It would be rather exciting if Don could receive the same posthumous notoriety that Ed Wood received. But there is much more competition in the low-budget arena nowadays than in Ed Wood’s day because of the invention of the camcorder! In the 1950s it still took a lot of resources to make even the cheapest of 35mm features. But today every teenager with a camcorder and a computer is a filmmaker!!
What do you love most about acting?
I like the part between “Action” and “Cut” the best!! I’m not a big fan of waiting around for hours and hours. I also like the “permanence” of being in a film---it’s not just a fleeting experience like being in a play. In addition, I like all the publicity that comes with being in a movie---reading the reviews of the film, or any references to it in books and magazines.
What is your day job?
I’m now retired from my official day job. I worked for the State of Maryland for thirty years. For most of that time, I worked in an office for the Maryland Insurance Administration. Nowadays, I mostly sell stuff on eBay, continue to act, and work on various hobbies. I’m a very hobby-oriented person since I don’t have a wife and children to occupy my time.
How do you reconcile your Christian beliefs with what others might call the occult? Horror movies?
A good question. I guess I just consider movies to be entertainment. As far as the occult is concerned, there may not be as much of a conflict as one might first think. I do believe that there are forces in the world that science cannot yet explain. That’s why the old TV series ONE STEP BEYOND always fascinated me---because the stories were supposedly based on true events. And a movie like THE EXORCIST also had its basis in a real event. The Catholic Church has performed lot of exorcisms around the world. I never felt the classic Universal movies, for example, were in conflict with my religious beliefs, mainly because I just watched such movies to be entertained and never really thought about religion when I would watch or reflect on these movies. I do wonder sometimes, why I actually enjoy gore movies---from the early films of H.G. Lewis and Dave Friedman to the more modern Friday the 13th and Texas Chainsaw massacre movies. In real life, however, I don’t like the site of blood. I turn my head away when a nurse takes a sample of my blood. I have a cousin who works in a hospital and can deal with real-life blood, yet she can’t stand looking at gory movies!!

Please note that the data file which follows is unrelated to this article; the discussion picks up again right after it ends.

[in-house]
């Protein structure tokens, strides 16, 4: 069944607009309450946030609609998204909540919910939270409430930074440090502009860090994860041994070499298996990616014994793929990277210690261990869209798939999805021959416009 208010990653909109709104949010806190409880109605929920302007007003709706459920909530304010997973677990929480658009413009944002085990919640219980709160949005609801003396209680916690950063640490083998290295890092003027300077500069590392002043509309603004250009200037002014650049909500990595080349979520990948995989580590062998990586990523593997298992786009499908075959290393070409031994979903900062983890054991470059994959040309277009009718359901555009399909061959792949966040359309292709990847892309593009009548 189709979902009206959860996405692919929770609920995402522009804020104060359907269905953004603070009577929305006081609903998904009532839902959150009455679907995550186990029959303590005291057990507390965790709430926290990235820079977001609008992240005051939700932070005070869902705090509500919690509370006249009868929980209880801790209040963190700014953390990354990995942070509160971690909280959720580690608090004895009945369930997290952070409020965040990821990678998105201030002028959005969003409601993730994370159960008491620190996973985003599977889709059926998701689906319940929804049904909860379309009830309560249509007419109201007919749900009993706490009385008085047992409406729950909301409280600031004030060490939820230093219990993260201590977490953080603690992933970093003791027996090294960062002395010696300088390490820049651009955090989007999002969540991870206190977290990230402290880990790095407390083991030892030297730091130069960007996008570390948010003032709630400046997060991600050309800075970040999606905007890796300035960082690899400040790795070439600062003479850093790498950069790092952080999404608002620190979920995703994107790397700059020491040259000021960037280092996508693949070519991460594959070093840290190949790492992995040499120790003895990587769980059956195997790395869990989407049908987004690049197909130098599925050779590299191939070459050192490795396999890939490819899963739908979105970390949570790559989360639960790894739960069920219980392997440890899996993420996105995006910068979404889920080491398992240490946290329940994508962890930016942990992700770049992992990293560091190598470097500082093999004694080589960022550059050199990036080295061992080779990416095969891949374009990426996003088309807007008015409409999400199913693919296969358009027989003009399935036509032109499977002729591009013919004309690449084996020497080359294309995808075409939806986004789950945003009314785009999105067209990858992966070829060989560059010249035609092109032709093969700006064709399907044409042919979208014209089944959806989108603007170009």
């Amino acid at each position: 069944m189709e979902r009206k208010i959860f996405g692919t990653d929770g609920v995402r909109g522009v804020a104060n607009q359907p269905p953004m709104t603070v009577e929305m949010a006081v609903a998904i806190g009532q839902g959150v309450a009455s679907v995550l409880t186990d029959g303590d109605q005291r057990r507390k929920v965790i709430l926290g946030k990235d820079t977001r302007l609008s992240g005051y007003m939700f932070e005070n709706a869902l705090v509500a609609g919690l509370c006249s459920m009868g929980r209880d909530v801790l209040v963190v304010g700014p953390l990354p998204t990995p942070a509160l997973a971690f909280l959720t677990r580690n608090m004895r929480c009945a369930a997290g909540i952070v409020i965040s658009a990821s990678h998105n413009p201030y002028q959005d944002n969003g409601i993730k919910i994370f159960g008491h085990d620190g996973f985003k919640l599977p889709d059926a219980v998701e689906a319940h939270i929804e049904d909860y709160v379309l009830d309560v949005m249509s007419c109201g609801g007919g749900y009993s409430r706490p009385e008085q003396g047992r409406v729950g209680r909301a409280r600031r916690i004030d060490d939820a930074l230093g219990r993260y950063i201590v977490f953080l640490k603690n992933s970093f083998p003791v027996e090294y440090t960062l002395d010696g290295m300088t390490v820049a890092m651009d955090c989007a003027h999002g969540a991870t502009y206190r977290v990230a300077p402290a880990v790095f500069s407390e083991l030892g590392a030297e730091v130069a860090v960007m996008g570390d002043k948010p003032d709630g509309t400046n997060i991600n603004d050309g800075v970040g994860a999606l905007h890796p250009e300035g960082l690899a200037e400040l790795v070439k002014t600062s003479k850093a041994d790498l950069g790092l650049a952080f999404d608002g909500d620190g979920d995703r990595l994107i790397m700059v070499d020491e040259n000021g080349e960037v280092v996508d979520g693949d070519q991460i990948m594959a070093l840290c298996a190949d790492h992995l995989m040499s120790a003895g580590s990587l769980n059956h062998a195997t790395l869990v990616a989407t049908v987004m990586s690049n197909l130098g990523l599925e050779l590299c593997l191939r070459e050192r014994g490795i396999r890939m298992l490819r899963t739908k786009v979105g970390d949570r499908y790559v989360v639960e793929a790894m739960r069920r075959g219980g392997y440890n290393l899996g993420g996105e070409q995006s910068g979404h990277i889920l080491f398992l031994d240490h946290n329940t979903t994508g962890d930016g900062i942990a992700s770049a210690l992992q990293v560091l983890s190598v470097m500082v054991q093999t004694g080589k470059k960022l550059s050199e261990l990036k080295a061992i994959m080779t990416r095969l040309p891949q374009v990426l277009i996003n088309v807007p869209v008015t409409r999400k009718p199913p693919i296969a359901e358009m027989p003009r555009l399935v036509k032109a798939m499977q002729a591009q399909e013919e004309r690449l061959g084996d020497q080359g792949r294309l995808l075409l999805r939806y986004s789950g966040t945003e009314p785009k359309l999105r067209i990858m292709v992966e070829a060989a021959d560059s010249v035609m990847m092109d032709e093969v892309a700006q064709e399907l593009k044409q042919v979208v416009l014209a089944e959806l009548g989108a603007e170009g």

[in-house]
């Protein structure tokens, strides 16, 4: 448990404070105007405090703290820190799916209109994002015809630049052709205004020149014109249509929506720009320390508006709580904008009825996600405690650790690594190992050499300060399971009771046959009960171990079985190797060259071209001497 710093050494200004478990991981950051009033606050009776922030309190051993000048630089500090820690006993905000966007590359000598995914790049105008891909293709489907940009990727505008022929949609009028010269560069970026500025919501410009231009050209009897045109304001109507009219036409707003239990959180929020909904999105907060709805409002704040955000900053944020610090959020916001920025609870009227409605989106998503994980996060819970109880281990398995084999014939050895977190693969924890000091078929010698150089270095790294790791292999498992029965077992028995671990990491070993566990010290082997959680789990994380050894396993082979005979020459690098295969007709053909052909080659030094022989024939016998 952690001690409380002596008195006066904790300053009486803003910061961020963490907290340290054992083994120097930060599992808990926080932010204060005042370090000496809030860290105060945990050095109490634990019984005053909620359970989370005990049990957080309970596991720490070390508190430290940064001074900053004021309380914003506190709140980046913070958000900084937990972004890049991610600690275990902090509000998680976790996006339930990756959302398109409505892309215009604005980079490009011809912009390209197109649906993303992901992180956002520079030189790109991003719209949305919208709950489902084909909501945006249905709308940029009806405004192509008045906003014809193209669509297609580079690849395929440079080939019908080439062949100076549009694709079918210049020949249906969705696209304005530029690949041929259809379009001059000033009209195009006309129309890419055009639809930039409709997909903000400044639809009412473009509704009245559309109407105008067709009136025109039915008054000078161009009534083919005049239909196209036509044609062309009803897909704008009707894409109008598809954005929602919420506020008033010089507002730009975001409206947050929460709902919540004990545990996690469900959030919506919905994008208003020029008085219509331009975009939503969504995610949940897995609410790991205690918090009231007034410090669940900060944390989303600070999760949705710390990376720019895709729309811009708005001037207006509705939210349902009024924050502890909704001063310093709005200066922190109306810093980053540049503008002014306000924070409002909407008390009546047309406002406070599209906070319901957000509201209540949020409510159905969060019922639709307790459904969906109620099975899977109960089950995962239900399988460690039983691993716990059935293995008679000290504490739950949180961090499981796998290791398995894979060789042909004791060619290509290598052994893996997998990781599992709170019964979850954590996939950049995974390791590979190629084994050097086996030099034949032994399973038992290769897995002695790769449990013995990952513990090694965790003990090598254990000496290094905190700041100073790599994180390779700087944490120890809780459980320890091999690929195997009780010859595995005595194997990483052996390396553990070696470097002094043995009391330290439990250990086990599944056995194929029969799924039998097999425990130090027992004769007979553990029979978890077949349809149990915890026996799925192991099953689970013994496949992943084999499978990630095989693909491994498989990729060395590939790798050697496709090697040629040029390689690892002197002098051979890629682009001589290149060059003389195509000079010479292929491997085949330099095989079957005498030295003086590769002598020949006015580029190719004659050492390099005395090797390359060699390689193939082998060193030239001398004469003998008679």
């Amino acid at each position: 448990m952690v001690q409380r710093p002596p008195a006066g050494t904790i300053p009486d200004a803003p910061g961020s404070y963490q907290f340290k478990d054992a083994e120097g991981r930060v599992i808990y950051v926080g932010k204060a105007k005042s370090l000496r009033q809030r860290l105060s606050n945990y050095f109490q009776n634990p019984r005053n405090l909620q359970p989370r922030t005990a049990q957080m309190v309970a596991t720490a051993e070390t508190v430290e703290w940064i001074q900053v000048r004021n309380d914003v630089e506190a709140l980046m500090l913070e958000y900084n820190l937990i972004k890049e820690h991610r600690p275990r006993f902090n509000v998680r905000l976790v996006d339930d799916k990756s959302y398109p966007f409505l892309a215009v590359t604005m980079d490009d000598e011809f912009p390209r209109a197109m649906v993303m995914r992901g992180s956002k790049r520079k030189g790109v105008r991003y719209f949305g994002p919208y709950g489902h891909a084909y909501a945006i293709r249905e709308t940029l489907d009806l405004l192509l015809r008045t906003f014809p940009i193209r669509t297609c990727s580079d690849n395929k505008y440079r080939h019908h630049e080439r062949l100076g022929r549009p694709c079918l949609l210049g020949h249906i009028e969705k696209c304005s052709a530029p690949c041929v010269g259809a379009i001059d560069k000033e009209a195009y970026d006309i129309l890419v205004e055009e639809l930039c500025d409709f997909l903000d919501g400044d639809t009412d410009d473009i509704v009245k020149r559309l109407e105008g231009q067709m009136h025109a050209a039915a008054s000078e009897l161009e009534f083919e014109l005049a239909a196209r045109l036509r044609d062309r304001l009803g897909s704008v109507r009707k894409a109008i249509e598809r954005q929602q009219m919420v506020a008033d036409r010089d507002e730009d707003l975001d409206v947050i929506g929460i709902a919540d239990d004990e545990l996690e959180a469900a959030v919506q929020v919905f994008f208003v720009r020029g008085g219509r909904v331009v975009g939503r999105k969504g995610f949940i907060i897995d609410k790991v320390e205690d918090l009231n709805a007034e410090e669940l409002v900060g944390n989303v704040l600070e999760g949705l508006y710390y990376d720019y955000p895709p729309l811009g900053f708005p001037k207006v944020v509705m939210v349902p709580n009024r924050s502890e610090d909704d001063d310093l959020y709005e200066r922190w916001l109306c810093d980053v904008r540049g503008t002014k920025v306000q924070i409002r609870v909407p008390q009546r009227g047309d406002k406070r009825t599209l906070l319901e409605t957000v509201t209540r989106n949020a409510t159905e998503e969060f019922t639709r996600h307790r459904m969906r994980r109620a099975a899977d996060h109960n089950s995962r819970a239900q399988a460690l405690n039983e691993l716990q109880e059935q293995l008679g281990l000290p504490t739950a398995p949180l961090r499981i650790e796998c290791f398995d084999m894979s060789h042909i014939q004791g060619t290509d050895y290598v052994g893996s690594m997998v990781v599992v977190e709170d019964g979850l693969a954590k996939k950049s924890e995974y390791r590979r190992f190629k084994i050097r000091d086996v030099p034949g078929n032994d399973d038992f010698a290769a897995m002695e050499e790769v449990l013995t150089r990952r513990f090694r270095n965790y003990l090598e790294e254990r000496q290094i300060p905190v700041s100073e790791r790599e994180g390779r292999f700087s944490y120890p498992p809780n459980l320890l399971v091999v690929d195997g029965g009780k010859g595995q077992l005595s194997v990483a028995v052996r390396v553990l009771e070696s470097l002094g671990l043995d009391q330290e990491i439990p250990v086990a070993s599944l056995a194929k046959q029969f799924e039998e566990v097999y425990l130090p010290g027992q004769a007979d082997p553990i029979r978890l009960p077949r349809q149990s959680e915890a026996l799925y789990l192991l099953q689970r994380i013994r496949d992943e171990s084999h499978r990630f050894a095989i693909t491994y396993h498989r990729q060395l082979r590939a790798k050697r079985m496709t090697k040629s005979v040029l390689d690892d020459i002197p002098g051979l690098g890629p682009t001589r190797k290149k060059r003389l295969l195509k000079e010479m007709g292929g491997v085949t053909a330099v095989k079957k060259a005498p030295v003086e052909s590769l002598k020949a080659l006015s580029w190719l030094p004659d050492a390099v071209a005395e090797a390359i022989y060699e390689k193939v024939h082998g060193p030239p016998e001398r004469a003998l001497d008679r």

What are your favorite horror movies and books?
I like the classic horror movies that I grew up watching on local TV and in the theaters. The classic Universals, plus Hammer movies, for example, as well as most of the stuff made in the 1950s and 1960s. However, I must admit that I do enjoy the FRIDAY THE 13th series, when it comes to more modern horror films. As far as books, I collect a lot of movie and television books. Plus, a lot of hobby-related books. I don’t have much fiction at all in my book collection.
Is it true you have a part in the Night of the Living Dead remake?
Yes, I have been cast in a cameo as “Lionel,” an ambulance driver who gets attacked by zombies. The movie is supposed to shoot in Virginia in 2012. I read about this remake on Facebook and saw that my friend Sarah Snyder has a role in it. I recently met Sarah on the set of GHOUL SOCIETY, so I wrote her and asked if she could contact the director and there was a speaking part of an old fart like me. The director Matt Cloude, wrote me back and offered me the role of Lionel. This project should be a lot of fun!
What are you most proud of in your acting career?
Oh, I suppose I’m most proud of ending up in some bona fide cult movies. THE ALIEN FACTOR and FEMALE TROUBLE first come to mind as two movies which most low-budget film buffs would agree are real cult films. I’m sure some of the other films I’ve been in are cult movies as well, but perhaps to a lesser degree. It’s nice that there are still people who enjoy many of the films that I made so long ago. It’s gratifying to have a lot of people write me on Facebook and tell me that they are fans of these films.
Novelist David Kempf
About the interviewer:
David Kempf has written over fifty short stories, many of which deal with themes of horror fiction. He has won several writing awards including first place in the short story competition of Millersville University's Lemuria magazine. Two of his short stories were selected in the 2007 publication of The Grackle, his graduate school's literary magazine. David is featured on two short fiction websites, one American and one British. He holds an M.S. from Chestnut Hill College and a B.A. from Millersville University. David resides in Bucks County, Pennsylvania with his wife and his son. Dark Fiction is his first novel. His latest book The Petsorcist mixes humor and horror.
You can find out more about David Kempfs new book and also buy at the following links